House and Senate negotiators are working on a tax extenders package that would make the research credit permanent and delay the Affordable Care Act's "Cadillac" tax on high-cost healthcare plans for two years, according to a tentative outline obtained by Tax Analysts November 24.
Negotiators are not close to a deal but are looking seriously at the framework discussed by Senate Finance Committee member Charles E. Schumer, D-N.Y., and House Speaker Paul Ryan, R-Wis., when the latter served as Ways and Means chair, tax lobbyists and House staffers said. The two lawmakers were unable to agree on the level of funding for highway programs, and negotiations stalled.
According to tax lobbyists and House staffers, the tentative deal now under consideration is being developed by all congressional leaders and the White House. The extenders are likely to be attached to the omnibus budget legislation expected to pass Congress by December 11.
The plan under consideration would also delay the medical device tax in exchange for additional funding for ACA risk corridors, which is a program that allows federal payments to insurers to offset high losses in the initial years of the ACA.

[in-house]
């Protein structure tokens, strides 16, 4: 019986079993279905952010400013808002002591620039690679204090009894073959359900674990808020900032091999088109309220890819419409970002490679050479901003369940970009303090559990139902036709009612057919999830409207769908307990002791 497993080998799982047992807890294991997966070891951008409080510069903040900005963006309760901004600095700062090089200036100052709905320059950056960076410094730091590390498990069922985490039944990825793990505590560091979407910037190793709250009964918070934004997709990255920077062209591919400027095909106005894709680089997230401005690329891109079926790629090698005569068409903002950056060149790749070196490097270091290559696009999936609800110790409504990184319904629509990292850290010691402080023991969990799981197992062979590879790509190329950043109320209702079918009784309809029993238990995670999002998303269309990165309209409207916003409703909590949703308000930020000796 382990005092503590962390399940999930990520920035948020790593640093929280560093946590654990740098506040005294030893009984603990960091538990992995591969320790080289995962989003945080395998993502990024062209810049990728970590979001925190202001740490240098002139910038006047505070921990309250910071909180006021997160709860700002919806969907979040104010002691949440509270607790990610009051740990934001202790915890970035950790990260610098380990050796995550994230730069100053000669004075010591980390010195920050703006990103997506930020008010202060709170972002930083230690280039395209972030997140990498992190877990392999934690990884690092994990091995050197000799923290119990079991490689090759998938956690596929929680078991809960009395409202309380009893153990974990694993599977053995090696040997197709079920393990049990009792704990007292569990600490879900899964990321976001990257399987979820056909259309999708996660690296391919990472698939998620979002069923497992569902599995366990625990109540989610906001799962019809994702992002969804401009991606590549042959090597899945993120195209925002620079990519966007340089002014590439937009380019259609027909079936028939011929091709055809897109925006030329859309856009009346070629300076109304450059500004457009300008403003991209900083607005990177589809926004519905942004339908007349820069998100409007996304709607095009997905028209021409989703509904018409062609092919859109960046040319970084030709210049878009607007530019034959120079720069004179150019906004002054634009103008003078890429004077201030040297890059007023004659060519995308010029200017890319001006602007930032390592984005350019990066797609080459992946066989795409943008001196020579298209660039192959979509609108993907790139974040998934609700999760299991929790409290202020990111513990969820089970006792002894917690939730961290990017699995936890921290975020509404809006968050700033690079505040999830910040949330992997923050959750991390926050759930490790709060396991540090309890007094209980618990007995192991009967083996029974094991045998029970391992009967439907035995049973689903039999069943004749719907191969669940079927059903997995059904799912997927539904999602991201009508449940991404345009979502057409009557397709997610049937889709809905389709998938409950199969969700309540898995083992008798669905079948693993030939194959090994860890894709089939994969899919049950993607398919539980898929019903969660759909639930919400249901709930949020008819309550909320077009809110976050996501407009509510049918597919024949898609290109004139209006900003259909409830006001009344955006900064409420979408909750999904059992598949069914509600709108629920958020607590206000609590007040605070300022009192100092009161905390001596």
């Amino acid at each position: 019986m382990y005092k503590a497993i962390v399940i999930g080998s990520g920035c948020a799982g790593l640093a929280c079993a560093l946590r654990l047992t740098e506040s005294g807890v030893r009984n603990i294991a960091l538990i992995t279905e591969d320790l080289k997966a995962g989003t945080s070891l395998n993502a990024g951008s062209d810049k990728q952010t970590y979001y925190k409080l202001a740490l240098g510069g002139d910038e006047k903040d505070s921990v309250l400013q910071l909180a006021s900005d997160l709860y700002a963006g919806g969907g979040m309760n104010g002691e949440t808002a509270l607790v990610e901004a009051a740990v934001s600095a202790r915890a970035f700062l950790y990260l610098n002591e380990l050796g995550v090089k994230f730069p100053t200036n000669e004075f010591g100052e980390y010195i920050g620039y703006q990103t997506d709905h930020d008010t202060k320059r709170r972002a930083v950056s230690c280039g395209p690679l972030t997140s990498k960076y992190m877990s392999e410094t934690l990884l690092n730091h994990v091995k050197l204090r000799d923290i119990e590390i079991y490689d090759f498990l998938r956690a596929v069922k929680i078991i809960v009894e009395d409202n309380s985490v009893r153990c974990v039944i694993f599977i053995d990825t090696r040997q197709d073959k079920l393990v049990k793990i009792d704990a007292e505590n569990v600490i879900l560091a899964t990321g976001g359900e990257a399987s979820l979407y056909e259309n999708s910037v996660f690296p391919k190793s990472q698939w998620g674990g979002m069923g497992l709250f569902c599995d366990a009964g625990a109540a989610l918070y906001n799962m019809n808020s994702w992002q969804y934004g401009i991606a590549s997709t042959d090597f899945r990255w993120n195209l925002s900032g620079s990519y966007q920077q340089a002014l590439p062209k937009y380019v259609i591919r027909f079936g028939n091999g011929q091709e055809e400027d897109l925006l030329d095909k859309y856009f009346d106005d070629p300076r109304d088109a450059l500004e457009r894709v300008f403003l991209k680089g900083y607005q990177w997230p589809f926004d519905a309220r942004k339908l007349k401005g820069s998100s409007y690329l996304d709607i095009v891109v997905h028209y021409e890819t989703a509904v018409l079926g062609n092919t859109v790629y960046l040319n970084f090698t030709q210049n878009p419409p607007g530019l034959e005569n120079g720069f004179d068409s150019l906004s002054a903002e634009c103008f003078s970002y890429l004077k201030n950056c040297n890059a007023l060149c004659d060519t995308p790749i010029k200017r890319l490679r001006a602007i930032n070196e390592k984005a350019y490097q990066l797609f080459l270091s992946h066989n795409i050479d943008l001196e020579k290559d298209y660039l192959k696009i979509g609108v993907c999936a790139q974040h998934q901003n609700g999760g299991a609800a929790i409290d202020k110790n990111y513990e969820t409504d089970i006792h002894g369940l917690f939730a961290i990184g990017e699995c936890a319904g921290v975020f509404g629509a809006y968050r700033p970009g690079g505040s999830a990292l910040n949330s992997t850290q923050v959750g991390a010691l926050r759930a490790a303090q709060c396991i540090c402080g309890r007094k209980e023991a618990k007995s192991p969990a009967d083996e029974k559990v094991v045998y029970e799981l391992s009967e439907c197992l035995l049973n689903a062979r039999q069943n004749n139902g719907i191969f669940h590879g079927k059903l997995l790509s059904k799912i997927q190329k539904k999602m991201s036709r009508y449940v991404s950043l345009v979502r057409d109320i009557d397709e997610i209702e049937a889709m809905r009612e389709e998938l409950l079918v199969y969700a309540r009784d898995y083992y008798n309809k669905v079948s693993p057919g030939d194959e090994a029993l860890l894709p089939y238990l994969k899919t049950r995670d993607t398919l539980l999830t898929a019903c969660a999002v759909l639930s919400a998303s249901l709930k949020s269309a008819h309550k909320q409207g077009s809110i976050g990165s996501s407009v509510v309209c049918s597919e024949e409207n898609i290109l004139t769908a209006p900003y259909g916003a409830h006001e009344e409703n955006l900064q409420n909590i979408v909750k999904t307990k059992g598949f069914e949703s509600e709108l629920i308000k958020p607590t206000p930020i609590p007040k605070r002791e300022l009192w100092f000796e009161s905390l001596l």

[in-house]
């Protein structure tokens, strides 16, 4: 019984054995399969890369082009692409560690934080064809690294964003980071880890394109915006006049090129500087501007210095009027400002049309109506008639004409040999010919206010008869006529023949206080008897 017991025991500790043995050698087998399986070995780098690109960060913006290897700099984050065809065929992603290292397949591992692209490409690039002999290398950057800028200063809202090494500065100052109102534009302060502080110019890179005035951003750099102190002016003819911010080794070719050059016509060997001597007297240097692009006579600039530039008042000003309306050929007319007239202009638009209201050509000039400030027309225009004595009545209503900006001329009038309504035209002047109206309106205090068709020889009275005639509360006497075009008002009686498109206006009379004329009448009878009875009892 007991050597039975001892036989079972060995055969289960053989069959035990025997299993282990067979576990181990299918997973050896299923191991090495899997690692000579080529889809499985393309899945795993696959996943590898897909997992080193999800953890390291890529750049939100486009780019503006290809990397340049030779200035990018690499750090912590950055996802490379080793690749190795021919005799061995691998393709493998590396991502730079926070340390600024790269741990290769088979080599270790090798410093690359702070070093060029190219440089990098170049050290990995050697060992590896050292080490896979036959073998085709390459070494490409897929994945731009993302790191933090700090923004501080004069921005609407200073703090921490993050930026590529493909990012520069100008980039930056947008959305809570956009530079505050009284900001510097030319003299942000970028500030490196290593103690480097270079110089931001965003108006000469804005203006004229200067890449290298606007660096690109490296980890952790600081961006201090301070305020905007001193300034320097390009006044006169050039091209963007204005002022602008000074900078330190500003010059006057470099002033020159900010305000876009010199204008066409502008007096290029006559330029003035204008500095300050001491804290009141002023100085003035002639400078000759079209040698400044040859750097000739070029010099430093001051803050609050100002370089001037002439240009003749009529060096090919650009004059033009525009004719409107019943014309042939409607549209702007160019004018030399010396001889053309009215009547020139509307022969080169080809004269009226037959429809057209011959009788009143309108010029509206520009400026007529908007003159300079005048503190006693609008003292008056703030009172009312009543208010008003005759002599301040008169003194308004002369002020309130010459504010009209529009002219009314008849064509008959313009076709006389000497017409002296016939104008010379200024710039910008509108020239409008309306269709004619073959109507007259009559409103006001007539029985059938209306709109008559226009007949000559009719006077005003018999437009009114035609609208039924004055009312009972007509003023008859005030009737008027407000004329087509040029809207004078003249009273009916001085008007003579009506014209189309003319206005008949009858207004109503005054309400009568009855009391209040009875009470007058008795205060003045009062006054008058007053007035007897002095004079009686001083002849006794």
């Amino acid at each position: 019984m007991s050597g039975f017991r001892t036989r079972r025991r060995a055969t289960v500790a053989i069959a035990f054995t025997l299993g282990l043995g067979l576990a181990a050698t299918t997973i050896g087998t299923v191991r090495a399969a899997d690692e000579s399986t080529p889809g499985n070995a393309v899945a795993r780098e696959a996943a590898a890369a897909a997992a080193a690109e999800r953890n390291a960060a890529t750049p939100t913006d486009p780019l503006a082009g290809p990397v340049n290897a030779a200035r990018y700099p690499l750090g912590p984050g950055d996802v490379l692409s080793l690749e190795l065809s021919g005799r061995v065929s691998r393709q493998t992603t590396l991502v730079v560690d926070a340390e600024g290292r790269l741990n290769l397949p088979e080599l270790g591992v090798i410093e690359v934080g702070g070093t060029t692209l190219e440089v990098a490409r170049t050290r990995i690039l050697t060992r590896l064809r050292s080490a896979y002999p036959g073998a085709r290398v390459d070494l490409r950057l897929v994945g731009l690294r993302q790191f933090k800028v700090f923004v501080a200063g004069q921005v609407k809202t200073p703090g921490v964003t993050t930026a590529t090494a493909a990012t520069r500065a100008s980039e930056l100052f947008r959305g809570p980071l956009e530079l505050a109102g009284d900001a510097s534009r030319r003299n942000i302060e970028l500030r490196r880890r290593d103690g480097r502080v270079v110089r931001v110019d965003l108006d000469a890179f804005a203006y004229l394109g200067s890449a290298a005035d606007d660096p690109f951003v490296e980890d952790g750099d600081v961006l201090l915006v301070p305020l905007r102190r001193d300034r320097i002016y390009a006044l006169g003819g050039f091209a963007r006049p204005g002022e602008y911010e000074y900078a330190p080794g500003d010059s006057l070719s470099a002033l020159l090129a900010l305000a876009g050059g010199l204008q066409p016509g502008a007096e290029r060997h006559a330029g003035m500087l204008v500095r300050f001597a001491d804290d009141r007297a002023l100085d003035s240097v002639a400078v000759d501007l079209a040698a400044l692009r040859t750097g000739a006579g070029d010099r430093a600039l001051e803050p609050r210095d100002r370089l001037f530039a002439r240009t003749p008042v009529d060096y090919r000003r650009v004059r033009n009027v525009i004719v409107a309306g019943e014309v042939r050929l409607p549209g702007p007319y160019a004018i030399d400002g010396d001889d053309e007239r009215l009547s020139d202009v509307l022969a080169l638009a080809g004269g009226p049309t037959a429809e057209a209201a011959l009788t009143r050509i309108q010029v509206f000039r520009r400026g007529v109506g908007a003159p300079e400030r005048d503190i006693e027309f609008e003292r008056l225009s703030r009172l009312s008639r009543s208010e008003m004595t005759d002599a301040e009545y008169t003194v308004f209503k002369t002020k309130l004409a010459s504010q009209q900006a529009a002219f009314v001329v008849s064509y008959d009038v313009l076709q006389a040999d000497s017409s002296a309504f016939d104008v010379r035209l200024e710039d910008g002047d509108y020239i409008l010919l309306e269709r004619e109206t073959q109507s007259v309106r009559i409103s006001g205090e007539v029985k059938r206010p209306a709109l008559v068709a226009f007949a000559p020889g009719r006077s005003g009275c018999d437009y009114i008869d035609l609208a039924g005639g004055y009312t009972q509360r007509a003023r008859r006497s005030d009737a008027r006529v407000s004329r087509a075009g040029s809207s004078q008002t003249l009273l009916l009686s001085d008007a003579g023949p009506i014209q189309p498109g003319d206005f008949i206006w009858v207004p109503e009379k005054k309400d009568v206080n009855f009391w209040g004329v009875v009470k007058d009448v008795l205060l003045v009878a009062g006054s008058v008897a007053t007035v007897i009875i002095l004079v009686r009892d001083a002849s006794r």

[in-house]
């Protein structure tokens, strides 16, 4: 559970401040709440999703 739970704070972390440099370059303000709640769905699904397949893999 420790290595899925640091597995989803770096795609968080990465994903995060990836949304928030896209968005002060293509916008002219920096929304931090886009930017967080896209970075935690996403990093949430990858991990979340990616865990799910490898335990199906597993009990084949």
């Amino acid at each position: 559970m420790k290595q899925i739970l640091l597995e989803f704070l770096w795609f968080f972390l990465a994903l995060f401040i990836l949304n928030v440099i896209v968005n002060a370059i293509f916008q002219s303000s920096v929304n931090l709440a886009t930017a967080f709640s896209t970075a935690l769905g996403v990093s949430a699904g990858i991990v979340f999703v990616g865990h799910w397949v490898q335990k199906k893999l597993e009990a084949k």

The other big components are permanent extension of the research credit, which passed the House earlier this year, and permanent section 179 expensing and deductions for state and local sales taxes.
The plan reportedly includes miscellaneous provisions affecting charitable giving and S corporations. Also on the table are provisions regarding subpart F active financing.
The deal includes a permanent extension of the expanded earned income and child tax credits, but Republicans are pushing to make changes to combat fraud in those refundable credit programs.
"I've been told that they are working on some program integrity provisions for the refundable credits that could have the support of both Republicans and congressional" Democrats, one of the tax lobbyists said.
Ryan and Schumer had been working on an extenders deal in September with program integrity provisions that could be attached to the highway funding and international tax reform deal they were negotiating. While those talks stalled, both lawmakers have said they hoped to continue working on an international tax reform bill.
"All this could fall apart," the tax lobbyist said. "We could end up with a one- or two-year retroactive deal."
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